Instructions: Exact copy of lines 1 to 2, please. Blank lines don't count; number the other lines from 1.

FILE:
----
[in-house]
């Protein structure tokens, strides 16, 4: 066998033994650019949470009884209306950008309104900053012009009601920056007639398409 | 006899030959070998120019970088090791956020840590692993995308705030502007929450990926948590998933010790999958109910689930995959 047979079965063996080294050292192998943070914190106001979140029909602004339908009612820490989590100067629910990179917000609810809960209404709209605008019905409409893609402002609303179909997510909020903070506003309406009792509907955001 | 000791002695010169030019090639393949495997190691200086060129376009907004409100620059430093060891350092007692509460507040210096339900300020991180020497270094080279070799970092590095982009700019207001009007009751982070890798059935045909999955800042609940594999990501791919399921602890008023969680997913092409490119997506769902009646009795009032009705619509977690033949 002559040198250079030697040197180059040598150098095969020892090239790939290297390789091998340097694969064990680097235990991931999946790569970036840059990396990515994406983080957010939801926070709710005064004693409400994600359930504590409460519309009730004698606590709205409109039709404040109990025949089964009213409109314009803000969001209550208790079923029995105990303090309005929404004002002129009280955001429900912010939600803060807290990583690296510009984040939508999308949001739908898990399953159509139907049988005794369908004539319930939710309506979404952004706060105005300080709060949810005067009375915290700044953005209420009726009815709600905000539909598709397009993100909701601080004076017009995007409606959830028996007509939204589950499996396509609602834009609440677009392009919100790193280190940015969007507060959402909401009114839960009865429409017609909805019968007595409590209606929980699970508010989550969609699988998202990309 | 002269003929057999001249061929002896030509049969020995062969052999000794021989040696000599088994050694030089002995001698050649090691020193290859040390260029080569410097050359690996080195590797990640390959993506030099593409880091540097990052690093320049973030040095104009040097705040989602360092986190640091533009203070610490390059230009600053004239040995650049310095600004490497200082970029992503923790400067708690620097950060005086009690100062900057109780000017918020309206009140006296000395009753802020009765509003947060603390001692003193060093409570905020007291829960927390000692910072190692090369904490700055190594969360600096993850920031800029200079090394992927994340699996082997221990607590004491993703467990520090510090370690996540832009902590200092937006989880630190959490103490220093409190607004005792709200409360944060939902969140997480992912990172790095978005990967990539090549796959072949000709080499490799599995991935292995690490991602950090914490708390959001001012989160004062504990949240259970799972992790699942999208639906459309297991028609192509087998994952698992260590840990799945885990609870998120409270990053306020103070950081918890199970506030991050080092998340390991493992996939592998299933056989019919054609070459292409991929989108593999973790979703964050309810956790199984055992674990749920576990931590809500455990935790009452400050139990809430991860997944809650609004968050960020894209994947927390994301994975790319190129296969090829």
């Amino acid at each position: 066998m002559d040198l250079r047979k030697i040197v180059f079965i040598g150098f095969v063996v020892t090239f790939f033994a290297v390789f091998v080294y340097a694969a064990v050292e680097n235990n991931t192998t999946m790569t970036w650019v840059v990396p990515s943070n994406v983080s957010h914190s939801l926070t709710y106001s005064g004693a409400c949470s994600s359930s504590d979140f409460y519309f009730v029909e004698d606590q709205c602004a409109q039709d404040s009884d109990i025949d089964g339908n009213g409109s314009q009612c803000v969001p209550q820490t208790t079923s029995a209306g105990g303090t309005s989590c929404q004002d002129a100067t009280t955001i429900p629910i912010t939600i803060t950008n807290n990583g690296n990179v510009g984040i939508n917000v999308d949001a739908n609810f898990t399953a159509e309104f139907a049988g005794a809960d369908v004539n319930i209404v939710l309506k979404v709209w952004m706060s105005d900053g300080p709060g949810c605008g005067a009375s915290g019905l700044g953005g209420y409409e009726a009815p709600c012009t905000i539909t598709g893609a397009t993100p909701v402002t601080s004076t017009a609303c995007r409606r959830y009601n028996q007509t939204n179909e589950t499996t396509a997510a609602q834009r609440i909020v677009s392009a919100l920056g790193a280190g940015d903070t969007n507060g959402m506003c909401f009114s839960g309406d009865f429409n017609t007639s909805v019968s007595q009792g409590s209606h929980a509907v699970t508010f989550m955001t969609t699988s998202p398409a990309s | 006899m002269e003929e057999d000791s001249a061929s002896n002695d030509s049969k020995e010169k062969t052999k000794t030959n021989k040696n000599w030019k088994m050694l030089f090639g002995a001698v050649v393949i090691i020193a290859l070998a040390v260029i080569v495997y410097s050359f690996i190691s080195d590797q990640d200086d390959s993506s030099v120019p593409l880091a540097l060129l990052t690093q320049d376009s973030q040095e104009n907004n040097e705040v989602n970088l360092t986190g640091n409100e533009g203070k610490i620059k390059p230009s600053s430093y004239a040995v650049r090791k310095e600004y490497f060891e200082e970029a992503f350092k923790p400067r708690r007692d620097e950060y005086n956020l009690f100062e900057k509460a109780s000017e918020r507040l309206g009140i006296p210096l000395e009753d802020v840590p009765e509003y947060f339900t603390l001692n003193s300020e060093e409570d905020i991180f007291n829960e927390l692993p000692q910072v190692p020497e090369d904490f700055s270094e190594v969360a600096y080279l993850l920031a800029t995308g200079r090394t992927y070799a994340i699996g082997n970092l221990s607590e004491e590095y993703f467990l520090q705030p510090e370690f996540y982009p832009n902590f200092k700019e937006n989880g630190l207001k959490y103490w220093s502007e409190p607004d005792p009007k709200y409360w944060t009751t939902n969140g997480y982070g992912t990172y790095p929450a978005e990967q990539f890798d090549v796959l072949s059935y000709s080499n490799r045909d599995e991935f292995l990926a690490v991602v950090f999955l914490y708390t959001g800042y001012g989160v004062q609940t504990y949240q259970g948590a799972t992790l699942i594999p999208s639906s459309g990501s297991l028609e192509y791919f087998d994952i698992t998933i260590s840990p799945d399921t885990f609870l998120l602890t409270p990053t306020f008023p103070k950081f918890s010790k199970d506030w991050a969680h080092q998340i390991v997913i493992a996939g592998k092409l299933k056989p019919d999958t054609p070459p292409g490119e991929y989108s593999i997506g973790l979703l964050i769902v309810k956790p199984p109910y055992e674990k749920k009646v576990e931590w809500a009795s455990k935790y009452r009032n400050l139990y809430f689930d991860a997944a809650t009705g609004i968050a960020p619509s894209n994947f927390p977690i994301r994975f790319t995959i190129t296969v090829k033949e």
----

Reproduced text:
[in-house]
């Protein structure tokens, strides 16, 4: 066998033994650019949470009884209306950008309104900053012009009601920056007639398409 | 006899030959070998120019970088090791956020840590692993995308705030502007929450990926948590998933010790999958109910689930995959 047979079965063996080294050292192998943070914190106001979140029909602004339908009612820490989590100067629910990179917000609810809960209404709209605008019905409409893609402002609303179909997510909020903070506003309406009792509907955001 | 000791002695010169030019090639393949495997190691200086060129376009907004409100620059430093060891350092007692509460507040210096339900300020991180020497270094080279070799970092590095982009700019207001009007009751982070890798059935045909999955800042609940594999990501791919399921602890008023969680997913092409490119997506769902009646009795009032009705619509977690033949 002559040198250079030697040197180059040598150098095969020892090239790939290297390789091998340097694969064990680097235990991931999946790569970036840059990396990515994406983080957010939801926070709710005064004693409400994600359930504590409460519309009730004698606590709205409109039709404040109990025949089964009213409109314009803000969001209550208790079923029995105990303090309005929404004002002129009280955001429900912010939600803060807290990583690296510009984040939508999308949001739908898990399953159509139907049988005794369908004539319930939710309506979404952004706060105005300080709060949810005067009375915290700044953005209420009726009815709600905000539909598709397009993100909701601080004076017009995007409606959830028996007509939204589950499996396509609602834009609440677009392009919100790193280190940015969007507060959402909401009114839960009865429409017609909805019968007595409590209606929980699970508010989550969609699988998202990309 | 002269003929057999001249061929002896030509049969020995062969052999000794021989040696000599088994050694030089002995001698050649090691020193290859040390260029080569410097050359690996080195590797990640390959993506030099593409880091540097990052690093320049973030040095104009040097705040989602360092986190640091533009203070610490390059230009600053004239040995650049310095600004490497200082970029992503923790400067708690620097950060005086009690100062900057109780000017918020309206009140006296000395009753802020009765509003947060603390001692003193060093409570905020007291829960927390000692910072190692090369904490700055190594969360600096993850920031800029200079090394992927994340699996082997221990607590004491993703467990520090510090370690996540832009902590200092937006989880630190959490103490220093409190607004005792709200409360944060939902969140997480992912990172790095978005990967990539090549796959072949000709080499490799599995991935292995690490991602950090914490708390959001001012989160004062504990949240259970799972992790699942999208639906459309297991028609192509087998994952698992260590840990799945885990609870998120409270990053306020103070950081918890199970506030991050080092998340390991493992996939592998299933056989019919054609070459292409991929989108593999973790979703964050309810956790199984055992674990749920576990931590809500455990935790009452400050139990809430991860997944809650609004968050960020894209994947927390994301994975790319190129296969090829």